A Storm Creating a CX Storm
This past weekend, I was in my old hometown awaiting my family to join me for spring break and an opportunity to say hello and goodbye to friends, an opportunity they missed last year amid COVID-19 and our move. I made my way to our destination ahead of my family to take care of some business ahead of the break.
Unfortunately, the weather had other plans. As a winter storm moved in, flights were cancelled, stores closed along with highways and our ski trip was in peril. Such is travel, particularly during the early springtime in Colorado. I had already arrived, my family was still at home.
The airline notified us promptly, we were able to make the appropriate arrangements with our hotel reservations without penalty and even our ski reservations – necessary due to the pandemic – were changed to accommodate our new flights.
Is that Customer Experience success?
This seems like an open-and-shut case of positive customer experience despite the difficult circumstances. Proactive communications, empathy regarding our travel circumstances and I even received surveys about the process offering me the opportunity to give feedback. As I frequently write about, this is what I want to see as a customer experience consultant.
Here is where you might think this story takes a twist, and you would be correct. Probably not in the way you would expect either. My hotel where I am set to weather out this storm does not have a lot next to it. Just a hospital, a major road and a major highway. Those must remain open during the storm. Everything else is closed, except for a convenience store.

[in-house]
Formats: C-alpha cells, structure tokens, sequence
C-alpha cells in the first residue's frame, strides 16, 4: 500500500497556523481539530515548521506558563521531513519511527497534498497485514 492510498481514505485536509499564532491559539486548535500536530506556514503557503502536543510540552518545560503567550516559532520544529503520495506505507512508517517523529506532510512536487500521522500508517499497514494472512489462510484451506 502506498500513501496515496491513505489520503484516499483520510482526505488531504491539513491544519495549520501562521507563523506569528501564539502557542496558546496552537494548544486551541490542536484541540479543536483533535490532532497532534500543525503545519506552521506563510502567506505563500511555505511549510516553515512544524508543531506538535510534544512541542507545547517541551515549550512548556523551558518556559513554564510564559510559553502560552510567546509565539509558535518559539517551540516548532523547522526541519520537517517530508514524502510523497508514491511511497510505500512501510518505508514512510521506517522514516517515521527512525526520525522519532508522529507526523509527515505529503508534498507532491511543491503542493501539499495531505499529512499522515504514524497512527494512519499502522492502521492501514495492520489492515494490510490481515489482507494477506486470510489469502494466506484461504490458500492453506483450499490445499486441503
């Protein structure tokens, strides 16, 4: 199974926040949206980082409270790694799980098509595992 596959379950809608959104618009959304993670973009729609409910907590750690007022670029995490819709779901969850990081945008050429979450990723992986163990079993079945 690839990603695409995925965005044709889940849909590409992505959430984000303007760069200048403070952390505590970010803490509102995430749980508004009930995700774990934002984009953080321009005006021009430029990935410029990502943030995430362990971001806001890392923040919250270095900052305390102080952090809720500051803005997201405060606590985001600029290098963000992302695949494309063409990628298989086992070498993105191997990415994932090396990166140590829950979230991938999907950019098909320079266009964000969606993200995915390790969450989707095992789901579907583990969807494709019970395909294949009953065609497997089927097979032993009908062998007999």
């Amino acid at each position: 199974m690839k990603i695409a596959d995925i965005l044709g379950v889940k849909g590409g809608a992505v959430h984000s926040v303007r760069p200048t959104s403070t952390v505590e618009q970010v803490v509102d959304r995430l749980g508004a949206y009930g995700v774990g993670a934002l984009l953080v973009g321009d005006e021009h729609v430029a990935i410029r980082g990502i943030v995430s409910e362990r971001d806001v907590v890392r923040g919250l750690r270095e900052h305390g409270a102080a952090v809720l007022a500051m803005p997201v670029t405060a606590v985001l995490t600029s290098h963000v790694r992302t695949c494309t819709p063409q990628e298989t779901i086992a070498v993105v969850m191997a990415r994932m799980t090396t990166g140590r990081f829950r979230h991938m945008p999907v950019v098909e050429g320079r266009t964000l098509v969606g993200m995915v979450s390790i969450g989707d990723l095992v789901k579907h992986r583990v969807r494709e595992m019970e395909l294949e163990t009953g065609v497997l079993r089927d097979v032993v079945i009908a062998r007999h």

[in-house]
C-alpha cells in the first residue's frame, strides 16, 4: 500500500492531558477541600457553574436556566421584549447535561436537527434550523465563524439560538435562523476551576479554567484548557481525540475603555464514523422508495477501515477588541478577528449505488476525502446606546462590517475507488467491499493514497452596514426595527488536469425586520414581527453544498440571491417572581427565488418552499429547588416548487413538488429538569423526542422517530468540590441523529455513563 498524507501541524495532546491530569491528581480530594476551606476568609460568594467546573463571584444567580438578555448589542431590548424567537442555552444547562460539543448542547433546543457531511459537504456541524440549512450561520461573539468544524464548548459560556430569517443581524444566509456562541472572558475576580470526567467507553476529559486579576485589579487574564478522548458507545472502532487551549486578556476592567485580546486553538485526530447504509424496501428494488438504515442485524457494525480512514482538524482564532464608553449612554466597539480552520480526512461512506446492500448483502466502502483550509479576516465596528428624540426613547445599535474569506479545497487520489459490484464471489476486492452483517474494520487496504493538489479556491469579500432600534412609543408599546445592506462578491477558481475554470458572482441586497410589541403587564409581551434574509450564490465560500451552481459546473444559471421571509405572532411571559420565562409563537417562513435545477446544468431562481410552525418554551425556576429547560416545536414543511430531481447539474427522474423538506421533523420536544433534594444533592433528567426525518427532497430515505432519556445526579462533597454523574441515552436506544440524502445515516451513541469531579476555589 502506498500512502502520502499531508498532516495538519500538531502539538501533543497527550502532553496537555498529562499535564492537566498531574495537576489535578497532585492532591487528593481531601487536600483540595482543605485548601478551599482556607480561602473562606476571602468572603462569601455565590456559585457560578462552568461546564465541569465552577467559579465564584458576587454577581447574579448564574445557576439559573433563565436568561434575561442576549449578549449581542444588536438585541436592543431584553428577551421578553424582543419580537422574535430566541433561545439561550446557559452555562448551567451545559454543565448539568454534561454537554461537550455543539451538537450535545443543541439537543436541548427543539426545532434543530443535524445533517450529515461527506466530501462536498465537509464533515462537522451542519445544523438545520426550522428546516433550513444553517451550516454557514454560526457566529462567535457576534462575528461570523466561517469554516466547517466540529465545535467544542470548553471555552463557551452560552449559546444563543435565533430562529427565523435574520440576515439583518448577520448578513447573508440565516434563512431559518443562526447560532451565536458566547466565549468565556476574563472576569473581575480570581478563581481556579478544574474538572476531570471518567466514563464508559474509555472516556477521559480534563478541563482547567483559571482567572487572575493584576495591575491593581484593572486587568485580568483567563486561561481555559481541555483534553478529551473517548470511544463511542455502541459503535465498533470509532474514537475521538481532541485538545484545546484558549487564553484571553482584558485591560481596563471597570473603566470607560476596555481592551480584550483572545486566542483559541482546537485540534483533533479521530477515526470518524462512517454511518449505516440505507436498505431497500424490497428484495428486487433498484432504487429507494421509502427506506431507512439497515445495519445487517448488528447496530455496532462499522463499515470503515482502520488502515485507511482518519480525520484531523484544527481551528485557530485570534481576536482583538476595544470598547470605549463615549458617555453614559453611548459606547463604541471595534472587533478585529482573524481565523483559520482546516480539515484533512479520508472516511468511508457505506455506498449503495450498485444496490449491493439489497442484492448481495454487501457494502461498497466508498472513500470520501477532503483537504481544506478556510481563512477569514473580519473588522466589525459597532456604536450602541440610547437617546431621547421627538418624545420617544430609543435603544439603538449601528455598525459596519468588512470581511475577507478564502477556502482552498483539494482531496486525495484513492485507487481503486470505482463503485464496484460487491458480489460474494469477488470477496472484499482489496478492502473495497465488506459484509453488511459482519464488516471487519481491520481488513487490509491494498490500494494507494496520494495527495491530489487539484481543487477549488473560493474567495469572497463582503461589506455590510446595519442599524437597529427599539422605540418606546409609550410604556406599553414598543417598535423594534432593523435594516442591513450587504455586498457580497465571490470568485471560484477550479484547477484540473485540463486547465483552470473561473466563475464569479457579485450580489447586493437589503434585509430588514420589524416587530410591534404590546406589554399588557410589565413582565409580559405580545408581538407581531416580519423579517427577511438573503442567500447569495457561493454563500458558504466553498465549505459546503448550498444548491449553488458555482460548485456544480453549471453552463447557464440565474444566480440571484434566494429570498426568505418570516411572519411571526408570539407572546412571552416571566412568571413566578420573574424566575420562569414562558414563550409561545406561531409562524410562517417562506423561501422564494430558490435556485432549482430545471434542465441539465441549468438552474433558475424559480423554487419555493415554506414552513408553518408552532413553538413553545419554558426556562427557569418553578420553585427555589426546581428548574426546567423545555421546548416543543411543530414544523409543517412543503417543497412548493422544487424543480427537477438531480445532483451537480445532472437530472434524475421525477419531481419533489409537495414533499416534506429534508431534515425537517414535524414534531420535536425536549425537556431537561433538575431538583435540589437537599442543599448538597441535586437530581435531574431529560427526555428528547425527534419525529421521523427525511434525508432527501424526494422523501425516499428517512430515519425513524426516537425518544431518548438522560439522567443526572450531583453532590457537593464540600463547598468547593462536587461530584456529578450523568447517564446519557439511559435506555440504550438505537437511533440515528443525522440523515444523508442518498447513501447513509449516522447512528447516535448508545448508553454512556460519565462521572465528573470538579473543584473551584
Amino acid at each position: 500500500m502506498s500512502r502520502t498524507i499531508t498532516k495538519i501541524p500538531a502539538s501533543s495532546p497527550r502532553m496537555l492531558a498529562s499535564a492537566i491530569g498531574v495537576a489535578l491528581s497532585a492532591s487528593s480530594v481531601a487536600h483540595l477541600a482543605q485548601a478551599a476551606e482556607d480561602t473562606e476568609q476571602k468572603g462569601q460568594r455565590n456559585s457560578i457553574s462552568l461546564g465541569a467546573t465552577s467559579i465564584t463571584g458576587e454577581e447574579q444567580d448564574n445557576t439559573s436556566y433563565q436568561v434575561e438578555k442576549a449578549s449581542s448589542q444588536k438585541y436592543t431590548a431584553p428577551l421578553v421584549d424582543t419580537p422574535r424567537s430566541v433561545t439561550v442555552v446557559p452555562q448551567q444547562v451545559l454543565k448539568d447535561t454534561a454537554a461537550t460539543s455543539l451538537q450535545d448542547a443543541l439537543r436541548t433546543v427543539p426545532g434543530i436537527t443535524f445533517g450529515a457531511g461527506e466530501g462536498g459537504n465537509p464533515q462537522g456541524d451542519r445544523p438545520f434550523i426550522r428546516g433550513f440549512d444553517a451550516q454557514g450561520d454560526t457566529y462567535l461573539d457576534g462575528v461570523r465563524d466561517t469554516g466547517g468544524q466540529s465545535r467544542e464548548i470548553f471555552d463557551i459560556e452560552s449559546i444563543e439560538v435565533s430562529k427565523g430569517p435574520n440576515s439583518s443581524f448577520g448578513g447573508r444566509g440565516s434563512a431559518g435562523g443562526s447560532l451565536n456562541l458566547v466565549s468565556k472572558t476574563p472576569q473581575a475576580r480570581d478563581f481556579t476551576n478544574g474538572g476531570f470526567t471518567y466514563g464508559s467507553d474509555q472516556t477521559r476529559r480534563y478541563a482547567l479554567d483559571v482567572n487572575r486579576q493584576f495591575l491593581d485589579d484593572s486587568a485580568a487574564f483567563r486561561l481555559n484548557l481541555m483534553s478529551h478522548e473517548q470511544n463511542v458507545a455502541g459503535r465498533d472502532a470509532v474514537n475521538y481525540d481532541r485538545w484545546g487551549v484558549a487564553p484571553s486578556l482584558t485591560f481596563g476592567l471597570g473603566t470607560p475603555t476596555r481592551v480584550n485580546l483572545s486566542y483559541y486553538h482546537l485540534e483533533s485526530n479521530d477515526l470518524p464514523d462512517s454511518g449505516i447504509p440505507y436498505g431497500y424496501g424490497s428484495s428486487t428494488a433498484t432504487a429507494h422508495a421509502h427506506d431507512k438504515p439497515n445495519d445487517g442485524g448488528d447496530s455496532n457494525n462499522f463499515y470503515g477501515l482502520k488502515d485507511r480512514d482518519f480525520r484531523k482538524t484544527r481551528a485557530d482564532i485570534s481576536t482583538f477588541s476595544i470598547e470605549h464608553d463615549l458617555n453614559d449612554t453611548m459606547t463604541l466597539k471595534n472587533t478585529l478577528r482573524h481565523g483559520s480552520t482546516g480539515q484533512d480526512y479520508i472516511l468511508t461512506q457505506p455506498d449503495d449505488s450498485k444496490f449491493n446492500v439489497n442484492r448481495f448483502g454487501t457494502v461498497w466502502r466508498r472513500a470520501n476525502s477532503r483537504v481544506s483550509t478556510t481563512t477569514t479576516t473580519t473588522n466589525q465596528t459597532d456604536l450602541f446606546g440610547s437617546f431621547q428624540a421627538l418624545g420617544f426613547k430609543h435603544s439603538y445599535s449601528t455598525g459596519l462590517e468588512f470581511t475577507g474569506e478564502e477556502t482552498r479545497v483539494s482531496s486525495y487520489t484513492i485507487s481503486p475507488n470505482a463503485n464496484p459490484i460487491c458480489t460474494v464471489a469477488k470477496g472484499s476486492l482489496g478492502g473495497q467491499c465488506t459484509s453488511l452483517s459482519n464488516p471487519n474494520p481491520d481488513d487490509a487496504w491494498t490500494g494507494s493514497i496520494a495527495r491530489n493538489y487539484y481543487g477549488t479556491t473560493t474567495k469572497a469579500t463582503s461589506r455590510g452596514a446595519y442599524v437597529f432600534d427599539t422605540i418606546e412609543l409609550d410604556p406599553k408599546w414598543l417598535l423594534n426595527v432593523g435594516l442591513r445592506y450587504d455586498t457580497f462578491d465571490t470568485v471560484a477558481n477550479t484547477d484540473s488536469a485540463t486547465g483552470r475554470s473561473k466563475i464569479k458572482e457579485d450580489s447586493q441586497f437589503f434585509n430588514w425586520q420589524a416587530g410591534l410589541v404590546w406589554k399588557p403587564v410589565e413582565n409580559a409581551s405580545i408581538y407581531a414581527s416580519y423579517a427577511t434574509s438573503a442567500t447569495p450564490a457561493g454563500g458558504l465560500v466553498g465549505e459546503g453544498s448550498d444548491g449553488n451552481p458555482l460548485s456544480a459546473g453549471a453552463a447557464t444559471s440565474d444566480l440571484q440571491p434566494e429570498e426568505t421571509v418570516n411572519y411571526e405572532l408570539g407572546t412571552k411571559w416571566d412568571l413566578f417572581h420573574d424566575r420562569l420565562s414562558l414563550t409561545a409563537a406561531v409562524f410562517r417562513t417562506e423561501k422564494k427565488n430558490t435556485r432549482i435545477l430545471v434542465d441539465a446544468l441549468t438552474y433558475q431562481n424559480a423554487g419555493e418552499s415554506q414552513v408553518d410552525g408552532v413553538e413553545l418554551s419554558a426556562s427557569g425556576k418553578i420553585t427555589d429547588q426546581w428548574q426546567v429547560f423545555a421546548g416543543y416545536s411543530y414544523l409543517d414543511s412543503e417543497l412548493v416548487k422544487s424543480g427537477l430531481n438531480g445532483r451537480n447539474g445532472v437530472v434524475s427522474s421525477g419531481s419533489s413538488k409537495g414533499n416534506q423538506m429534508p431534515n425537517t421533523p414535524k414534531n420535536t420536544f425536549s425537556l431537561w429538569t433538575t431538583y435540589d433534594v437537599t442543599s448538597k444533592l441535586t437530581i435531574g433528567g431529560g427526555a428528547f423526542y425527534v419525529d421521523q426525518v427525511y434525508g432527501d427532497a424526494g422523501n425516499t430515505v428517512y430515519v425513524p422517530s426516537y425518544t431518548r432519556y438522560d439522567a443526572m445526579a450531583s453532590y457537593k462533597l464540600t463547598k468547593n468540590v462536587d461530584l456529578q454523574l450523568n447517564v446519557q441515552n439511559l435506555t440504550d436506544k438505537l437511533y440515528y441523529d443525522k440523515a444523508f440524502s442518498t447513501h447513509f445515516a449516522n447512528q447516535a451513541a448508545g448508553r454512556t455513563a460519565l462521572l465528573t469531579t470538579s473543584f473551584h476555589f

As I ventured out before the storm turned worse, I stopped to get a few things to get me through the next couple of days of isolation. I expected an employee that was already tired, expecting long hours over the next few days and frustrated being one of the few businesses open during the crisis. Instead, I found an employee with abundant energy and enthusiasm. Curious as to what kept him so upbeat, he explained the situation to me.
The owner of the store asked for volunteers to work during the storm and offered them overtime pay for any time during the weather advisory. To keep them safe, he reserved a block of rooms at the hotel next to the store so employees did not have to commute in the treacherous conditions. He even encouraged them to bring family and would book rooms with two beds for them. The employee was ecstatic, in his own words he gets a stay-cation, and the first time away from home since the pandemic – and gets paid for it.
Repeating myself…but worth repeating
Each time I bring up a story like this, I feel as if I am repeating myself. However, stories like this emphasize the importance of having a good CX Strategy. It isn’t just about a focus on NPS, Customer Satisfaction or another measure. We have to have a way to get there. That will always include an element of the employee experience, keeping those happy that keep customers happy.
It works in a cycle – happy employees can make happy customers, which in turn makes the employees happy. It builds up like a storm, and keeps delivering – so let me just say, “let it snow”.